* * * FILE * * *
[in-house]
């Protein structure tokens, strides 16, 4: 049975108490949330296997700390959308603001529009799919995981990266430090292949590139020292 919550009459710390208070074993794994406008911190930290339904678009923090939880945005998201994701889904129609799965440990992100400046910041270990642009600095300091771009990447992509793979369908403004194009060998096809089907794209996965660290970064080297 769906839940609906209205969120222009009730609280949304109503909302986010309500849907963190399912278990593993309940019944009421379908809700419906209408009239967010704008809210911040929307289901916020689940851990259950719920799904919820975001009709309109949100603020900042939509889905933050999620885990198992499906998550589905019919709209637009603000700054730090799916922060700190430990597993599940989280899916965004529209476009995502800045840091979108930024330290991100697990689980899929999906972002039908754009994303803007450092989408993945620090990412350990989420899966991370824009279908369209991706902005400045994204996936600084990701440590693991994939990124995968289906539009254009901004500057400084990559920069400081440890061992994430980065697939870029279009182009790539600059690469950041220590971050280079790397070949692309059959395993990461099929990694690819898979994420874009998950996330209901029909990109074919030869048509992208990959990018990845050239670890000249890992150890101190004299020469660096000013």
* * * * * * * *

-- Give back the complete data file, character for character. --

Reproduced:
[in-house]
């Protein structure tokens, strides 16, 4: 049975108490949330296997700390959308603001529009799919995981990266430090292949590139020292 919550009459710390208070074993794994406008911190930290339904678009923090939880945005998201994701889904129609799965440990992100400046910041270990642009600095300091771009990447992509793979369908403004194009060998096809089907794209996965660290970064080297 769906839940609906209205969120222009009730609280949304109503909302986010309500849907963190399912278990593993309940019944009421379908809700419906209408009239967010704008809210911040929307289901916020689940851990259950719920799904919820975001009709309109949100603020900042939509889905933050999620885990198992499906998550589905019919709209637009603000700054730090799916922060700190430990597993599940989280899916965004529209476009995502800045840091979108930024330290991100697990689980899929999906972002039908754009994303803007450092989408993945620090990412350990989420899966991370824009279908369209991706902005400045994204996936600084990701440590693991994939990124995968289906539009254009901004500057400084990559920069400081440890061992994430980065697939870029279009182009790539600059690469950041220590971050280079790397070949692309059959395993990461099929990694690819898979994420874009998950996330209901029909990109074919030869048509992208990959990018990845050239670890000249890992150890101190004299020469660096000013």